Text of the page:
Yet in spite of all of this – if one is running a service based business and inadequately capitalized to make it to lift off- a good vision is not enough and the story simply repeats. Lack of access to working capital starts a downward spiral that one can't seem to pull out of absent a true angel and, angels are hard to come by and in the long run find it difficult to support a vision without seeing a quicker return on capital. And although banks and other secured lenders may understand, they are forced to work in the world of "fully collateralized". Similarly, state and federal programs - wonderful resources - but funds are designed to be short term, expensive and the paperwork intense.
So where does what should have been a success story for U.S. manufacturing end up? Closed, a loss of 14 jobs and a local business, and dealing with the impact of an economic loss of a sizable personal investment and public dollars. Should there be a better ending? Of course, but the answer as to how to successfully travel this pathway seems to be elusive based on what are more than the % of U.S. small businesses closing every year leaving the owners that started with a "vision" answering the question - "why did this happen to us"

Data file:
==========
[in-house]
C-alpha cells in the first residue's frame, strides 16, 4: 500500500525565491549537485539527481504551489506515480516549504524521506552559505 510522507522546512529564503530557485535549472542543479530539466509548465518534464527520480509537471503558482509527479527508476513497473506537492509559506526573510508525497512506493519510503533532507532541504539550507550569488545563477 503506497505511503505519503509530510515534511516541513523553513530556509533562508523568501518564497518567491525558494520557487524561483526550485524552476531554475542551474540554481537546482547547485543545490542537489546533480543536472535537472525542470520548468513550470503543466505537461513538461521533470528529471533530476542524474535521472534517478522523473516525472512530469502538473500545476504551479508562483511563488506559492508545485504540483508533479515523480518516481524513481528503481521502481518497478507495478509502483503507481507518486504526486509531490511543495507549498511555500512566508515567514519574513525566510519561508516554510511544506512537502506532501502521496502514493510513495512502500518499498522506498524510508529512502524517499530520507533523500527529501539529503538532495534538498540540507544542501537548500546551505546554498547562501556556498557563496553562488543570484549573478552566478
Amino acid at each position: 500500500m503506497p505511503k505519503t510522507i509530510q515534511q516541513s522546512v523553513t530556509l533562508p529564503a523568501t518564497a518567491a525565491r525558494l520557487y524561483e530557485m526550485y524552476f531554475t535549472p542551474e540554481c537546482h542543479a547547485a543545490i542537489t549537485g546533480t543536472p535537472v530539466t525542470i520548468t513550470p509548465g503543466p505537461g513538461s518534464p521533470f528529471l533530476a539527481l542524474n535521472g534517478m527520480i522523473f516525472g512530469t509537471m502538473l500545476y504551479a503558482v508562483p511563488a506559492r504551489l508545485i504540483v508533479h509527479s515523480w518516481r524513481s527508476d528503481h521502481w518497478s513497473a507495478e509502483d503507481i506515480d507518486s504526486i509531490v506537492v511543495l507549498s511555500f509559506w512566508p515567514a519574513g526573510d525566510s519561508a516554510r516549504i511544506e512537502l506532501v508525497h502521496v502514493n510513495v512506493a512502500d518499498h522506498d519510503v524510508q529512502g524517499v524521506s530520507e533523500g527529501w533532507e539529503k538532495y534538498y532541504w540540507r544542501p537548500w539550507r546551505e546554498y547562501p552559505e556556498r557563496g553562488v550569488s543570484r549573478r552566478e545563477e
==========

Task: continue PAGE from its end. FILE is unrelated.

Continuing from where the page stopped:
NEXT CHAPTER – CASH FLOW STRATEGIES – THE STORY OF WHAT WORKED & WHAT DIDN'T & THE LEGAL CONSEQUENCES
Additional Resources of Interest
- Why do Start-Ups Fail After Raising Substantial Funding? Quora Question, 12-16-2016, Paul Cohen, Managing Director – Private Equity and the Story of Webvan.com
- Medium Article – Legal Resources for Start Ups – “Spaces” – The Start Up Legal Guide, by Howie Liu
- Unbundled Legal Services - https://www.americanbar.org/groups/delivery_legal_services/resources/
 7 reasons why the legal profession often gets no sympathy, by Marcel Strigberger, the American Bar Association, The Voice, July 25, 2019